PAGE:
First off for us was the Reed Flute Cave, which was quite good, just a regular cave really with nice illumination here and there.
The definite highlight for us though was their, shall we say, ambitious attempts at labeling the different rock formations. You get this quite a lot at places like this; the rocks aren't interesting enough by themselves so the organisers try to convince you that they look like different things, usually just simple, ambiguous objects like candles or vegetables, but they really took things to a new level here. I don't know where they got their ideas from, but we couldn't make out any of them!
Some of the highlights being:
We were thankfully able to control ourselves, while in the park at least...
Well, I thought it was interesting anyway.
After the boat trip, we had a nice walk along the river and then on to our last stop of the day, Brocade Hill. It seemed to be a pretty happening place too with lots of activities and attractions on the way up, like caves, shrines, a 5D cinema (???), but at that stage it was around half 5 and we were eager to make it up to the top for sunset.
The sun didn't actually end up setting for another hour and a half...
We did have plenty to keep us occupied though while we waited for the sun to go down, with streams of locals coming up wanting to take pictures with us! This has happened to us a couple of times on our travels, the odd person now and again, but here they were practically queuing up for us! We were only delighted though, a nice ego boost, even if they only wanted us for the colour of our skin (and the shape of our eyes!).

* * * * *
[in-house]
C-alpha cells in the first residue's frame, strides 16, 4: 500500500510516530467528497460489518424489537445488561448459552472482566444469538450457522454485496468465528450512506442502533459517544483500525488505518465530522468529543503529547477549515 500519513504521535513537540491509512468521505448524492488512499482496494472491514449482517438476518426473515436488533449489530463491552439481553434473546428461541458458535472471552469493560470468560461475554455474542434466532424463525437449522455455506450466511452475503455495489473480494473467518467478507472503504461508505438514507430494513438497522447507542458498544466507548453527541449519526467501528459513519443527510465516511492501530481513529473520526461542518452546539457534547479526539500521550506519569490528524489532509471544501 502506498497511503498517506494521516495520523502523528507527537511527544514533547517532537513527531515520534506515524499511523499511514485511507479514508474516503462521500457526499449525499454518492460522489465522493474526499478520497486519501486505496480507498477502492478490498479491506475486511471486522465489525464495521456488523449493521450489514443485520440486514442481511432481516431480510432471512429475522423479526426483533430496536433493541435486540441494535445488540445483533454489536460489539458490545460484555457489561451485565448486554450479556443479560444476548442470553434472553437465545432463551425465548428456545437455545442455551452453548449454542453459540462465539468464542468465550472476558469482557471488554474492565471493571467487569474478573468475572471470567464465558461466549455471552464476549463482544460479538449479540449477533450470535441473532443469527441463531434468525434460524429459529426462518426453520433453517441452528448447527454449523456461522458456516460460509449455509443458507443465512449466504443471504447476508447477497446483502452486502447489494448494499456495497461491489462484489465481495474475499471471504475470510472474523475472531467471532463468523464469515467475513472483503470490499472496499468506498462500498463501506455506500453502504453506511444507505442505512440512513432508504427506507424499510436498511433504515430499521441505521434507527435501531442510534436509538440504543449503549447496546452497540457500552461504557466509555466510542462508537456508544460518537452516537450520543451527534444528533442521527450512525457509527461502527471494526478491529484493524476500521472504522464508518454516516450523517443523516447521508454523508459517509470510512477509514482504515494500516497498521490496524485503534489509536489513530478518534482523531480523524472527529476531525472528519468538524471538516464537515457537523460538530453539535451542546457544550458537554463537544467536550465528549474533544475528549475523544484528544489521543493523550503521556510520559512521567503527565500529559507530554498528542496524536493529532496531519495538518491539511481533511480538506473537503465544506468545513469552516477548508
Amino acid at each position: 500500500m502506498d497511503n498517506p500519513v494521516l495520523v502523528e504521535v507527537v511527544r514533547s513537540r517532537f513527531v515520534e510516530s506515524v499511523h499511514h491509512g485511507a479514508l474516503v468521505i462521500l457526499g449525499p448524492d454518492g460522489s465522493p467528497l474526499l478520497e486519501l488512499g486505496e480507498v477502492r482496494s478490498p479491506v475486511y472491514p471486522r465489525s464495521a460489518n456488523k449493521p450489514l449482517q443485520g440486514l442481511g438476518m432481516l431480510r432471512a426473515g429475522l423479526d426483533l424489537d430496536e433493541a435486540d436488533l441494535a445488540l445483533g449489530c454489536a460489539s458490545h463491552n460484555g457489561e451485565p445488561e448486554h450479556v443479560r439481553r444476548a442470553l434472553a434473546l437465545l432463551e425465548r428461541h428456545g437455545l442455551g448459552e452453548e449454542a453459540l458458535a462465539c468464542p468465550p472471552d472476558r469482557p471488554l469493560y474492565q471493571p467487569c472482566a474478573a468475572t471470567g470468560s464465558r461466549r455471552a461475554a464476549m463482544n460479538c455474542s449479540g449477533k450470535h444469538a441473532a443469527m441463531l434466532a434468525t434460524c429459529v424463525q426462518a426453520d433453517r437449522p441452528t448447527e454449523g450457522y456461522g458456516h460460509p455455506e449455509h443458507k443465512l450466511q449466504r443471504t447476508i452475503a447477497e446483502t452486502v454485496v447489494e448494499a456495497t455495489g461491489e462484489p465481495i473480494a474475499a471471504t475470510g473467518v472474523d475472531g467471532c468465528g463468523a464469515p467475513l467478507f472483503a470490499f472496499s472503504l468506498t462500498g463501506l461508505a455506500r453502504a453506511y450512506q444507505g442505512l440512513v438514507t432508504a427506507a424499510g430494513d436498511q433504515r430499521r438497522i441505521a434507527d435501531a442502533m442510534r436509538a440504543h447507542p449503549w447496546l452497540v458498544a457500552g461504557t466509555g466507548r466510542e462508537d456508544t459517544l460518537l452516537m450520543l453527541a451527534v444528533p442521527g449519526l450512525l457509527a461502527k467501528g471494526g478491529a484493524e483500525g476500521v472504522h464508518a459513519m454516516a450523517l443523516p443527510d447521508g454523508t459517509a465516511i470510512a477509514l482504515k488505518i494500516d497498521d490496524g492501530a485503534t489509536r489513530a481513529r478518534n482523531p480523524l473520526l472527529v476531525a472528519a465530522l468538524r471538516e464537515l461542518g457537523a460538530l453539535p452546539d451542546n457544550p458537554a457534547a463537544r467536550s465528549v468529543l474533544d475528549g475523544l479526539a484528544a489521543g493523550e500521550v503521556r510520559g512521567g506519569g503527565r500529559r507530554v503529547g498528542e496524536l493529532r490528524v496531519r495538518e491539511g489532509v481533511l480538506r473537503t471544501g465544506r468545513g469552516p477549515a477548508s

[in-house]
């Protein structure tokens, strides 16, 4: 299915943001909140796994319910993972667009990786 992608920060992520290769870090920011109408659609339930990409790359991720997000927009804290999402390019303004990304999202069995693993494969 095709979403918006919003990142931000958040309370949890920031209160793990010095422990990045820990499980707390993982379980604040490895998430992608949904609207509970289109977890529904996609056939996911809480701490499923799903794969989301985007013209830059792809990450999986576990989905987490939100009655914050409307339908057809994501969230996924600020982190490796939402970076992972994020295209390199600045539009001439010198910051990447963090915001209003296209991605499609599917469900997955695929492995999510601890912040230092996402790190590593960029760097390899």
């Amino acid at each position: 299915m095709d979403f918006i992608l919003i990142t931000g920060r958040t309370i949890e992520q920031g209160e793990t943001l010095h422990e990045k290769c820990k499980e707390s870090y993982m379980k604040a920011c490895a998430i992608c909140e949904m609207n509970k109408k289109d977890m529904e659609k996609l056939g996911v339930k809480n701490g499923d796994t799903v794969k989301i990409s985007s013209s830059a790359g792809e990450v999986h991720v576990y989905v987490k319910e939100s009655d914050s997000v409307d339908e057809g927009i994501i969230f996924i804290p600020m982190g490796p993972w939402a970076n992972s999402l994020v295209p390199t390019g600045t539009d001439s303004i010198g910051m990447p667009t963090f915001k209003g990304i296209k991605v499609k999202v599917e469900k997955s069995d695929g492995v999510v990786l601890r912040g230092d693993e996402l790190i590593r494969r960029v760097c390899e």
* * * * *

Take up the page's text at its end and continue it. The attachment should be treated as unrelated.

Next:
Afterwards, we cycled back to the town, parked our bikes and took a stroll through the open-air markets, which sold your usual scarves, jewellery, paintings and all of that sort of thing. But there was a very nice ambiance around the place, much different to the big city feel of Guilin. For the remainder of the evening, we just got some food and chilled out in a couple of rooftop bars. And although that only marked the end of our first day in Yangshuo, it was the first and last day for our Scottish comrades, so we had to bid them farewell before cycling back to our accommodation in the dark.
The next morning, we got up, grabbed some brekkie and then tackled the Dragon Bridge once more! This time we took the much less scenic, but much less confusing main road for most of the journey, before veering off into the countryside and finally reaching our target at the third attempt.
And we're glad we gave it another shot, as the surrounding scenery was some of the best we had seen. As I mentioned before, on the surface it was quite similar to Guilin in terms of the vast, undulating limestone peaks, but Yangshuo definitely won hands down for its natural and untainted beauty. This area in particular along the riverside was especially beautiful. Rivers always make things look better anyway, but the quiet trail of bamboo rafts floating downstream certainly added an extra level of tranquility to the scene.
On the way back, we decided to try the scenic route again, with the logic that it should be a lot easier to go to Yangshuo than from it. It was basically just a case of following the river all the way, and the plan was going pretty well, leading us through some tiny villages and beautiful countryside, that is until I got a flat tyre... Being in the middle of nowhere is great when you're free and easy, not so much when you need help.